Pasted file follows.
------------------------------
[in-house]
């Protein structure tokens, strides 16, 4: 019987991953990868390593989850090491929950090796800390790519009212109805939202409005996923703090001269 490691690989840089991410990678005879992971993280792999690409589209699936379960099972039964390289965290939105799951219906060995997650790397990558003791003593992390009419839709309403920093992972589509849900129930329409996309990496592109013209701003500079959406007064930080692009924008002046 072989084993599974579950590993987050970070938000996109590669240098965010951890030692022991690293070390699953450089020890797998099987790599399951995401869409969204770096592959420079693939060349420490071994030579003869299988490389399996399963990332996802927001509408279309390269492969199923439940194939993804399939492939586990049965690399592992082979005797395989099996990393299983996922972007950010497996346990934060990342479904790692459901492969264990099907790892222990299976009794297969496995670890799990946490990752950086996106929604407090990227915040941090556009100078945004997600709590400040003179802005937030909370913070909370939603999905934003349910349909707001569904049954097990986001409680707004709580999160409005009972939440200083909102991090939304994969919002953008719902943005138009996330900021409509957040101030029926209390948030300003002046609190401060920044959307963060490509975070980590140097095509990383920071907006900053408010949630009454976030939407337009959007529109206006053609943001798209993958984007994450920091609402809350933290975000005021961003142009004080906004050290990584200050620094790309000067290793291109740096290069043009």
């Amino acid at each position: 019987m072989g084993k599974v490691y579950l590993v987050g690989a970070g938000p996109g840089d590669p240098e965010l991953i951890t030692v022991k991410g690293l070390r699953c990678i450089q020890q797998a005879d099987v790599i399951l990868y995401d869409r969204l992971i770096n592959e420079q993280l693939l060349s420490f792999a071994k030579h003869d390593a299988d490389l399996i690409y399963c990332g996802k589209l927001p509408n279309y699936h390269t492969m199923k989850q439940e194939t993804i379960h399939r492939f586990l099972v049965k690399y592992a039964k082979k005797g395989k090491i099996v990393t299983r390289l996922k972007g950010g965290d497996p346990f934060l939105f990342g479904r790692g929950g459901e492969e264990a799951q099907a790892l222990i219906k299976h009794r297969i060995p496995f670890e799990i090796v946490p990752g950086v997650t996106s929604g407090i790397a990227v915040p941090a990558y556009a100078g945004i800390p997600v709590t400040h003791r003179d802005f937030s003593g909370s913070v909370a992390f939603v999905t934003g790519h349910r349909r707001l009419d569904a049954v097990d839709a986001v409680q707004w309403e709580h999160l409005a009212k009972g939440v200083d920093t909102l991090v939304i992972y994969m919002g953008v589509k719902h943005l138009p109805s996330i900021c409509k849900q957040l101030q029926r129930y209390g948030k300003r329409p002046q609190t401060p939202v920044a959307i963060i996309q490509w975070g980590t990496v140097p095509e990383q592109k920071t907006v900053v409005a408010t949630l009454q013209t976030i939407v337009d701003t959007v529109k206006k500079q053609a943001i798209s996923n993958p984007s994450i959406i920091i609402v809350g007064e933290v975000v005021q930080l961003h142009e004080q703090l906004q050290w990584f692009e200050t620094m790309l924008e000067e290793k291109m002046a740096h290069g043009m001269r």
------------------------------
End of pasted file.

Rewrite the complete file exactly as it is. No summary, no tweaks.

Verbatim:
[in-house]
């Protein structure tokens, strides 16, 4: 019987991953990868390593989850090491929950090796800390790519009212109805939202409005996923703090001269 490691690989840089991410990678005879992971993280792999690409589209699936379960099972039964390289965290939105799951219906060995997650790397990558003791003593992390009419839709309403920093992972589509849900129930329409996309990496592109013209701003500079959406007064930080692009924008002046 072989084993599974579950590993987050970070938000996109590669240098965010951890030692022991690293070390699953450089020890797998099987790599399951995401869409969204770096592959420079693939060349420490071994030579003869299988490389399996399963990332996802927001509408279309390269492969199923439940194939993804399939492939586990049965690399592992082979005797395989099996990393299983996922972007950010497996346990934060990342479904790692459901492969264990099907790892222990299976009794297969496995670890799990946490990752950086996106929604407090990227915040941090556009100078945004997600709590400040003179802005937030909370913070909370939603999905934003349910349909707001569904049954097990986001409680707004709580999160409005009972939440200083909102991090939304994969919002953008719902943005138009996330900021409509957040101030029926209390948030300003002046609190401060920044959307963060490509975070980590140097095509990383920071907006900053408010949630009454976030939407337009959007529109206006053609943001798209993958984007994450920091609402809350933290975000005021961003142009004080906004050290990584200050620094790309000067290793291109740096290069043009």
């Amino acid at each position: 019987m072989g084993k599974v490691y579950l590993v987050g690989a970070g938000p996109g840089d590669p240098e965010l991953i951890t030692v022991k991410g690293l070390r699953c990678i450089q020890q797998a005879d099987v790599i399951l990868y995401d869409r969204l992971i770096n592959e420079q993280l693939l060349s420490f792999a071994k030579h003869d390593a299988d490389l399996i690409y399963c990332g996802k589209l927001p509408n279309y699936h390269t492969m199923k989850q439940e194939t993804i379960h399939r492939f586990l099972v049965k690399y592992a039964k082979k005797g395989k090491i099996v990393t299983r390289l996922k972007g950010g965290d497996p346990f934060l939105f990342g479904r790692g929950g459901e492969e264990a799951q099907a790892l222990i219906k299976h009794r297969i060995p496995f670890e799990i090796v946490p990752g950086v997650t996106s929604g407090i790397a990227v915040p941090a990558y556009a100078g945004i800390p997600v709590t400040h003791r003179d802005f937030s003593g909370s913070v909370a992390f939603v999905t934003g790519h349910r349909r707001l009419d569904a049954v097990d839709a986001v409680q707004w309403e709580h999160l409005a009212k009972g939440v200083d920093t909102l991090v939304i992972y994969m919002g953008v589509k719902h943005l138009p109805s996330i900021c409509k849900q957040l101030q029926r129930y209390g948030k300003r329409p002046q609190t401060p939202v920044a959307i963060i996309q490509w975070g980590t990496v140097p095509e990383q592109k920071t907006v900053v409005a408010t949630l009454q013209t976030i939407v337009d701003t959007v529109k206006k500079q053609a943001i798209s996923n993958p984007s994450i959406i920091i609402v809350g007064e933290v975000v005021q930080l961003h142009e004080q703090l906004q050290w990584f692009e200050t620094m790309l924008e000067e290793k291109m002046a740096h290069g043009m001269r």